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Bill Gates: AI not a threat; it could be your new assistant

The risk of artificial intelligence software becoming super smart is "way out in the future," Microsoft co-founder Bill Gates told CNBC Monday.

In the next 10 to 20 years, AI is going to be "extremely helpful" in managing our lives, Gates said in a "Squawk Box" interview.

Instead of being glued to your computer or smartphone all day trying to keep up with emails, texts and all the other information flooding in, Gates said what he called "alter-ego software" is going to shoulder that burden.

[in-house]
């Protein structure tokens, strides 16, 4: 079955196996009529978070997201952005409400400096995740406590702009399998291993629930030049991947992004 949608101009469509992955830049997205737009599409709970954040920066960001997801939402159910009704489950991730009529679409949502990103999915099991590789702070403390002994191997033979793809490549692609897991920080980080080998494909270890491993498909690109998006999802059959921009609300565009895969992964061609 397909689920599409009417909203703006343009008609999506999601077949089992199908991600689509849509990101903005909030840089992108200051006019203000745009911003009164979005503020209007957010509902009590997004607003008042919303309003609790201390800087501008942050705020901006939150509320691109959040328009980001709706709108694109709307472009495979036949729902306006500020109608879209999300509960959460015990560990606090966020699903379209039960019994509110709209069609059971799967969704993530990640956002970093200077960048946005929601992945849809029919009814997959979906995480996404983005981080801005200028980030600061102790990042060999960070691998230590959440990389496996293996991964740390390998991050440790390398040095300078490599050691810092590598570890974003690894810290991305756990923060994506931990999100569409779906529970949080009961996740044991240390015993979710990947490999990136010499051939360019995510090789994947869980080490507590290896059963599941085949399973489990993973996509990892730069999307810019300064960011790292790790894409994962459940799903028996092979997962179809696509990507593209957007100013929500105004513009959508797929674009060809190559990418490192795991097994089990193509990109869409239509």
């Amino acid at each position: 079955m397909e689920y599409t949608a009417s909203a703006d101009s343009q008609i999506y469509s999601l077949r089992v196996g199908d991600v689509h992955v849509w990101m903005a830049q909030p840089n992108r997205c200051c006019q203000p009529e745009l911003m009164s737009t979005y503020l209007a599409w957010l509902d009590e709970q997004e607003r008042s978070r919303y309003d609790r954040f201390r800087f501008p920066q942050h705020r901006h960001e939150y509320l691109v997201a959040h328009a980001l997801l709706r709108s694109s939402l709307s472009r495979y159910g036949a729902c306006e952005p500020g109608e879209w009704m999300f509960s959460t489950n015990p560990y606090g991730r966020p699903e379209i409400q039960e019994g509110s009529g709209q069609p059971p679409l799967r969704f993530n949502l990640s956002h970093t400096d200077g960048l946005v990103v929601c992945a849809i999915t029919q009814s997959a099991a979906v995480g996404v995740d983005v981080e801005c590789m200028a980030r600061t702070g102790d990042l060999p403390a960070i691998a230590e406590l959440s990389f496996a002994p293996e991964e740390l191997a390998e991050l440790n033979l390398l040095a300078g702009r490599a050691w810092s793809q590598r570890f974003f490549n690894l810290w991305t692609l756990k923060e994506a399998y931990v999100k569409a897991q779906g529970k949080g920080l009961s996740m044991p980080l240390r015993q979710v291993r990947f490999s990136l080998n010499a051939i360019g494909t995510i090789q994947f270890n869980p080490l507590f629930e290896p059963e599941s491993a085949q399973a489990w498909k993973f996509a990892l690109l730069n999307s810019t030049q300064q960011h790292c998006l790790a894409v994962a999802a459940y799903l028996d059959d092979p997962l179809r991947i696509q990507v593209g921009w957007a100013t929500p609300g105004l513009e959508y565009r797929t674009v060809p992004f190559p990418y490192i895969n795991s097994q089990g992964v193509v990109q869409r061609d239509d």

"It will look at all the new information and present to you, knowing about your interests, what would be most valuable," he predicted, saying Microsoft along with the Google unit Alphabet, Facebook and Apple are making great strides in artificial intelligence.

"What we're [also] seeing is, for the first time, computers can see as well as humans. If you combine that with arm-like manipulation, then they could make us far more productive," Gates said, but acknowledged the job market will need to adjust to more machines doing rote work.

Gates, a Berkshire Hathaway board member, appeared on "Squawk Box" Monday from Omaha, Nebraska, with Berkshire Chairman and CEO Warren Buffett, who hosted the company's annual shareholders meeting on Saturday.